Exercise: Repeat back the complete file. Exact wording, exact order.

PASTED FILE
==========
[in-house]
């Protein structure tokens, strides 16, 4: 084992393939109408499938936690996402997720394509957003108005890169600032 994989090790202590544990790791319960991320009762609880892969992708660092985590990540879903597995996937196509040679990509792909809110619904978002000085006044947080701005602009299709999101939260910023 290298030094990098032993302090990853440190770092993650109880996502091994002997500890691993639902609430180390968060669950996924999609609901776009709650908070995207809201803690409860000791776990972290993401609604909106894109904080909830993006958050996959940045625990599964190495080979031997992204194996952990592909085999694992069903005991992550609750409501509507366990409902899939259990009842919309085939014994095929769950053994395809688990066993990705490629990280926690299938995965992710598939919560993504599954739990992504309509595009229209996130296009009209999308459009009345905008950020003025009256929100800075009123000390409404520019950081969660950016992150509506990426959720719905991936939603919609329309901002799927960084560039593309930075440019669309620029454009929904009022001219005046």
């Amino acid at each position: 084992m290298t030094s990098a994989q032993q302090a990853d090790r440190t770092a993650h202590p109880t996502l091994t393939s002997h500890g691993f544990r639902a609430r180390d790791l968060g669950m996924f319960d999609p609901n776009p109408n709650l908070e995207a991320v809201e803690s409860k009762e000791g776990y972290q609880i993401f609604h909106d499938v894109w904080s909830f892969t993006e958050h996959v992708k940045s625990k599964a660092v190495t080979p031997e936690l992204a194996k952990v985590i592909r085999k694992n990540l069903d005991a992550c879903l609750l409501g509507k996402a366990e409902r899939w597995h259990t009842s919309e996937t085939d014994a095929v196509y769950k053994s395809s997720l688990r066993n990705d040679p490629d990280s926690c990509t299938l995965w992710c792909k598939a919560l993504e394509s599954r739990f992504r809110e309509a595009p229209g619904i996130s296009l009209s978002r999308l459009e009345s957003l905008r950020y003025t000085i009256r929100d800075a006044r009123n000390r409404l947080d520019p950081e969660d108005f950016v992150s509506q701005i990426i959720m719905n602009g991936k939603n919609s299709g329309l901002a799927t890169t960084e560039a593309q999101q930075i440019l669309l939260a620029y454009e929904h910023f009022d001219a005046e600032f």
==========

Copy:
[in-house]
């Protein structure tokens, strides 16, 4: 084992393939109408499938936690996402997720394509957003108005890169600032 994989090790202590544990790791319960991320009762609880892969992708660092985590990540879903597995996937196509040679990509792909809110619904978002000085006044947080701005602009299709999101939260910023 290298030094990098032993302090990853440190770092993650109880996502091994002997500890691993639902609430180390968060669950996924999609609901776009709650908070995207809201803690409860000791776990972290993401609604909106894109904080909830993006958050996959940045625990599964190495080979031997992204194996952990592909085999694992069903005991992550609750409501509507366990409902899939259990009842919309085939014994095929769950053994395809688990066993990705490629990280926690299938995965992710598939919560993504599954739990992504309509595009229209996130296009009209999308459009009345905008950020003025009256929100800075009123000390409404520019950081969660950016992150509506990426959720719905991936939603919609329309901002799927960084560039593309930075440019669309620029454009929904009022001219005046």
């Amino acid at each position: 084992m290298t030094s990098a994989q032993q302090a990853d090790r440190t770092a993650h202590p109880t996502l091994t393939s002997h500890g691993f544990r639902a609430r180390d790791l968060g669950m996924f319960d999609p609901n776009p109408n709650l908070e995207a991320v809201e803690s409860k009762e000791g776990y972290q609880i993401f609604h909106d499938v894109w904080s909830f892969t993006e958050h996959v992708k940045s625990k599964a660092v190495t080979p031997e936690l992204a194996k952990v985590i592909r085999k694992n990540l069903d005991a992550c879903l609750l409501g509507k996402a366990e409902r899939w597995h259990t009842s919309e996937t085939d014994a095929v196509y769950k053994s395809s997720l688990r066993n990705d040679p490629d990280s926690c990509t299938l995965w992710c792909k598939a919560l993504e394509s599954r739990f992504r809110e309509a595009p229209g619904i996130s296009l009209s978002r999308l459009e009345s957003l905008r950020y003025t000085i009256r929100d800075a006044r009123n000390r409404l947080d520019p950081e969660d108005f950016v992150s509506q701005i990426i959720m719905n602009g991936k939603n919609s299709g329309l901002a799927t890169t960084e560039a593309q999101q930075i440019l669309l939260a620029y454009e929904h910023f009022d001219a005046e600032f």